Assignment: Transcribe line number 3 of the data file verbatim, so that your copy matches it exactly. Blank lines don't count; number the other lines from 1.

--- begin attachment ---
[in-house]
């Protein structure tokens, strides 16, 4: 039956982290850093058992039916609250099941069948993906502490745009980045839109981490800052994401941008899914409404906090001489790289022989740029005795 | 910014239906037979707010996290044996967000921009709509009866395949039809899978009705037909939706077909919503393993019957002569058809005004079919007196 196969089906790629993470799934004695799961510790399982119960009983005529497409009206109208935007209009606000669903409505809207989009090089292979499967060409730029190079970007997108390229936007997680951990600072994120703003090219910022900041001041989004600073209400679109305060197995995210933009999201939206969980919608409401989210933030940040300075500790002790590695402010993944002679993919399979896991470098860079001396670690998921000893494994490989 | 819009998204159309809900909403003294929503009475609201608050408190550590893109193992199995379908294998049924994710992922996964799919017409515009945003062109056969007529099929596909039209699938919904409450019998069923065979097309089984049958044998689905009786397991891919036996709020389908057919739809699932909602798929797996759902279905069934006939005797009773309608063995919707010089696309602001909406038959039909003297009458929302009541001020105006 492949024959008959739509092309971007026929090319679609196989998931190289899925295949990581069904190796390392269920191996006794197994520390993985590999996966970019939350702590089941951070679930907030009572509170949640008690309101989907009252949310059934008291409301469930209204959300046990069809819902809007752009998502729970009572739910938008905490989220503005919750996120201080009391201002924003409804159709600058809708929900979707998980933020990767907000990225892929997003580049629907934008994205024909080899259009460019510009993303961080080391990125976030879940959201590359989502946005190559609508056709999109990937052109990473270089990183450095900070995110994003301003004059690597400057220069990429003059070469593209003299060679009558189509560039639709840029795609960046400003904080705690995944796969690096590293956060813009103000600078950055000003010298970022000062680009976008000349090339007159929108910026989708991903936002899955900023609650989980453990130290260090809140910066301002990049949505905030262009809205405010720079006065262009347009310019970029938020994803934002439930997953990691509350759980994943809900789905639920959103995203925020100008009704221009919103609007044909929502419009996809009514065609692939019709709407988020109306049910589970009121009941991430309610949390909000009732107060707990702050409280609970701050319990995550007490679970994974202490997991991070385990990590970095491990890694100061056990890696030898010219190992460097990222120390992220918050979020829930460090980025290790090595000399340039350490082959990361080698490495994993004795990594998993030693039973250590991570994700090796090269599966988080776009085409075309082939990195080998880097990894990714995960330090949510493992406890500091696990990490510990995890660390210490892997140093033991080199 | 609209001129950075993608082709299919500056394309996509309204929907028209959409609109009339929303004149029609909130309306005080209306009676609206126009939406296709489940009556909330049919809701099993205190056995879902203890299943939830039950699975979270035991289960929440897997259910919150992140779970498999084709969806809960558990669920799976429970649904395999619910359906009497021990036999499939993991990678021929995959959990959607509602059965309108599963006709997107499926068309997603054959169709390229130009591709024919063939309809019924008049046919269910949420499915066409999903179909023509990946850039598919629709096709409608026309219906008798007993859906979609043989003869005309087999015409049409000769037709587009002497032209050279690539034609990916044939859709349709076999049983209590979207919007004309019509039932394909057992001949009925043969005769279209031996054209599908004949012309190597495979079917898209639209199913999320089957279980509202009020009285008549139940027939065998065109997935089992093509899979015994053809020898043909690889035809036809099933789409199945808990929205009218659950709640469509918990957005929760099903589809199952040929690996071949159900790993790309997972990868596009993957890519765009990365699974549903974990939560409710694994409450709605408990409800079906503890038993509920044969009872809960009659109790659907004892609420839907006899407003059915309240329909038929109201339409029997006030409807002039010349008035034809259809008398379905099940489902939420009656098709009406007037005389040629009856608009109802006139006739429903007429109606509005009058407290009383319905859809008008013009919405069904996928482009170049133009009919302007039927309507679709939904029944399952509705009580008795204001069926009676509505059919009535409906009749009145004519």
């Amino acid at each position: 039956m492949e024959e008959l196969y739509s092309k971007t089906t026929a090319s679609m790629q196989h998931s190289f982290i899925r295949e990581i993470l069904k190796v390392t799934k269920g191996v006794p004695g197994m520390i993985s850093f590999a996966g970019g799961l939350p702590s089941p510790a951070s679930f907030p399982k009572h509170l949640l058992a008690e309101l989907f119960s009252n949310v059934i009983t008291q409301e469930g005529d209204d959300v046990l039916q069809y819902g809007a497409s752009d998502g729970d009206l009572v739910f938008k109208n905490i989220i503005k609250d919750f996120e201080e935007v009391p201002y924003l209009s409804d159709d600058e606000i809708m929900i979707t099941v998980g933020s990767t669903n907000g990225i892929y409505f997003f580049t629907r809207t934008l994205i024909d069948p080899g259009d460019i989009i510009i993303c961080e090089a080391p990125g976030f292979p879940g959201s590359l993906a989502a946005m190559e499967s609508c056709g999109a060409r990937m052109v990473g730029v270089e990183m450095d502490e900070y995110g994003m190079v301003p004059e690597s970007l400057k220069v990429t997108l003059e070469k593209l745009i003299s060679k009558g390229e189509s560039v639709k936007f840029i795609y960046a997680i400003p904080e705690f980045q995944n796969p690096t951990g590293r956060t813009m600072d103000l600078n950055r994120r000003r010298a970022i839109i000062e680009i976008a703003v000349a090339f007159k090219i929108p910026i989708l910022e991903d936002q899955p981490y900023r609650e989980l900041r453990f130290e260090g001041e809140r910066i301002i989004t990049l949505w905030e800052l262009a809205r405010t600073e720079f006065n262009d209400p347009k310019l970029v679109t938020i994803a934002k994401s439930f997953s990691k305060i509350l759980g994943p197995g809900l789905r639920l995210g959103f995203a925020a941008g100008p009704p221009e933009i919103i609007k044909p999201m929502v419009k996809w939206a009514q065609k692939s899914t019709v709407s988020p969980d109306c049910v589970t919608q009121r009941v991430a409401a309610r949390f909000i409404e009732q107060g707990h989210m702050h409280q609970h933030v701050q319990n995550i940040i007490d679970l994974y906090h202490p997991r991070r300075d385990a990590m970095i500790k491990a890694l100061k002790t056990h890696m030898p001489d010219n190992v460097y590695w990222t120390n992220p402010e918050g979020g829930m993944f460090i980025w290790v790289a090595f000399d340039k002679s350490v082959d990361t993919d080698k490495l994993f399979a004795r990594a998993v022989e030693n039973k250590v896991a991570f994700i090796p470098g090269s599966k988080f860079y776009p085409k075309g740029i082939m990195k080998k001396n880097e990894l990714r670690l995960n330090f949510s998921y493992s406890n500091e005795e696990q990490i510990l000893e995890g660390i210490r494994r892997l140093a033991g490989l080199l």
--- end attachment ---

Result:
């Amino acid at each position: 039956m492949e024959e008959l196969y739509s092309k971007t089906t026929a090319s679609m790629q196989h998931s190289f982290i899925r295949e990581i993470l069904k190796v390392t799934k269920g191996v006794p004695g197994m520390i993985s850093f590999a996966g970019g799961l939350p702590s089941p510790a951070s679930f907030p399982k009572h509170l949640l058992a008690e309101l989907f119960s009252n949310v059934i009983t008291q409301e469930g005529d209204d959300v046990l039916q069809y819902g809007a497409s752009d998502g729970d009206l009572v739910f938008k109208n905490i989220i503005k609250d919750f996120e201080e935007v009391p201002y924003l209009s409804d159709d600058e606000i809708m929900i979707t099941v998980g933020s990767t669903n907000g990225i892929y409505f997003f580049t629907r809207t934008l994205i024909d069948p080899g259009d460019i989009i510009i993303c961080e090089a080391p990125g976030f292979p879940g959201s590359l993906a989502a946005m190559e499967s609508c056709g999109a060409r990937m052109v990473g730029v270089e990183m450095d502490e900070y995110g994003m190079v301003p004059e690597s970007l400057k220069v990429t997108l003059e070469k593209l745009i003299s060679k009558g390229e189509s560039v639709k936007f840029i795609y960046a997680i400003p904080e705690f980045q995944n796969p690096t951990g590293r956060t813009m600072d103000l600078n950055r994120r000003r010298a970022i839109i000062e680009i976008a703003v000349a090339f007159k090219i929108p910026i989708l910022e991903d936002q899955p981490y900023r609650e989980l900041r453990f130290e260090g001041e809140r910066i301002i989004t990049l949505w905030e800052l262009a809205r405010t600073e720079f006065n262009d209400p347009k310019l970029v679109t938020i994803a934002k994401s439930f997953s990691k305060i509350l759980g994943p197995g809900l789905r639920l995210g959103f995203a925020a941008g100008p009704p221009e933009i919103i609007k044909p999201m929502v419009k996809w939206a009514q065609k692939s899914t019709v709407s988020p969980d109306c049910v589970t919608q009121r009941v991430a409401a309610r949390f909000i409404e009732q107060g707990h989210m702050h409280q609970h933030v701050q319990n995550i940040i007490d679970l994974y906090h202490p997991r991070r300075d385990a990590m970095i500790k491990a890694l100061k002790t056990h890696m030898p001489d010219n190992v460097y590695w990222t120390n992220p402010e918050g979020g829930m993944f460090i980025w290790v790289a090595f000399d340039k002679s350490v082959d990361t993919d080698k490495l994993f399979a004795r990594a998993v022989e030693n039973k250590v896991a991570f994700i090796p470098g090269s599966k988080f860079y776009p085409k075309g740029i082939m990195k080998k001396n880097e990894l990714r670690l995960n330090f949510s998921y493992s406890n500091e005795e696990q990490i510990l000893e995890g660390i210490r494994r892997l140093a033991g490989l080199l």